WHAT IS OSSEOINTEGRATION?
Osseointegration is a revolutionary procedure for amputees that utilizes a titanium rod implanted in the bone of the residual limb to attach the prosthetic appliance instead of a traditional socket. Over time, the existing bone and the titanium fuse together, creating a single structure that offers a number of advantages over a prosthetic socket including:
- Fast and easy donning/doffing
- No more fit issues due to weight gain/loss
- No problems with perspiration since no liners are required
- No pressure sores or skin irritation
- Better outcomes for hard-to-fit patients, such as those with very short residual limbs
In short, osseointegration can allow amputees to wear a prosthetic for longer periods of time with greater comfort than a typical socket prosthesis, which in turn provides better quality of life!
Nearly anyone with a prosthesis can be a candidate for osseointegration, as it is currently offered for above and below knee amputees and above and below elbow amputees. In addition, osseointegration can be used to affix maxillofacial prosthetics and finger or toe prosthetics.
DID YOU KNOW…
A Step Ahead Prosthetics has been on the forefront of osseointegration support for years! In 2008, Erik Schaffer, C.P. traveled to Sweden to meet with Dr. Rickard Brånemark of Integrum, a pioneer in osseointegration surgery. There he learned how to design prosthetic systems to compliment and enhance the outcomes of the procedure. Even though it had not yet been approved in the USA, Erik saw the enormous potential of osseointegration for A Step Ahead’s patients and began collaborating with some of the world’s top orthopedic hospitals and surgeons to further the cause of osseointegration.
The two most popular systems are the ORPA and the OPL. A Step Ahead Prosthetics has vast experience and deep connection to both. Ultimately the system you choose will depend on your anatomy, needs, goals, insurance coverage and other factors which should be considered by you and your doctor. The following content will try to better illustrate the differences between the systems without bias.
THE OPRA SYSTEM
The OPRA™ Implant System is a bone-anchored prostheses system. The system consists of three parts; an anchoring element (the Fixture) and a skin penetrating connection (the Abutment), secured with a screw (the Abutment Screw). The unique design ensures protection of the patient by avoiding bone fractures from accidental loads. The system has been used by hundreds of amputees since the world’s first surgery in 1990, and has been proven in several clinical studies.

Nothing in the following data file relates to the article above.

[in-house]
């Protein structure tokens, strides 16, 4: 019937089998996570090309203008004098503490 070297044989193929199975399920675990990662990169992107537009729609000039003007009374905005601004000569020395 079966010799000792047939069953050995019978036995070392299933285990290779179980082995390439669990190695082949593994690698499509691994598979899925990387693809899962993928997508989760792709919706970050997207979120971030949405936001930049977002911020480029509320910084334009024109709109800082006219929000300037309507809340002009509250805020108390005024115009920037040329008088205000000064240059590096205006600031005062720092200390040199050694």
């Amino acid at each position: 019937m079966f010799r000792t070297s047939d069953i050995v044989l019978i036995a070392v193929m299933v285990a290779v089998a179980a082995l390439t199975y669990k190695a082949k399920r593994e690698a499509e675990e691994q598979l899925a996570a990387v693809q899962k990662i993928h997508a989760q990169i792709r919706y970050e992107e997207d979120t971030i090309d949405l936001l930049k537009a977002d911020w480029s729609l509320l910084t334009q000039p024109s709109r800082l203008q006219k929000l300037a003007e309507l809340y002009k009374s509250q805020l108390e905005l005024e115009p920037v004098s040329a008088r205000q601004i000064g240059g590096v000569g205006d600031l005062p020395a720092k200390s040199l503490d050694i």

The OPRA™ fixture is coated with a new surface technology, BioHelix™. The surface will promote faster, stronger attachment to the bone, thereby increasing the strength of the bone-to-implant interface. The prosthesis is connected to the system using a load controlling device. Integrum has developed specific components each customized for different indications levels, including both upper and lower limb.
In the United States the OPRA™ Implant System components are implanted over two surgeries (stages), about 6 months apart.
To learn more about the OPRA system open the PDF below:
THE OPL SYSTEM
Created by A/Prof. Munjed Al Muderis and The Osseointegration Group of Australia, the OGAP-OPL system provides above and below knee amputees with an implant which is designed to be as close to the human anatomy as possible. The surgery involves an implant being inserted into an amputee’s femur which, when integrated with the bone allows for a simple, quick, safe connection between the stump and the lower prosthesis.
Donning and doffing your prosthesis involves one single screw and can be completed in seconds and with its accelerated surgical and rehabilitation program, the OPL system reduces the overall recovery time to 4-6 weeks.
Since 2014 A/Prof Al Muderis modified the surgical technique and developed a new implant design which facilitated the ability to perform single-stage surgery without compromising outcomes. This has resulted in eliminating the need for a second operation and the associated risks, improved soft tissue management, faster rehabilitation, earlier return to work and lower overall costs.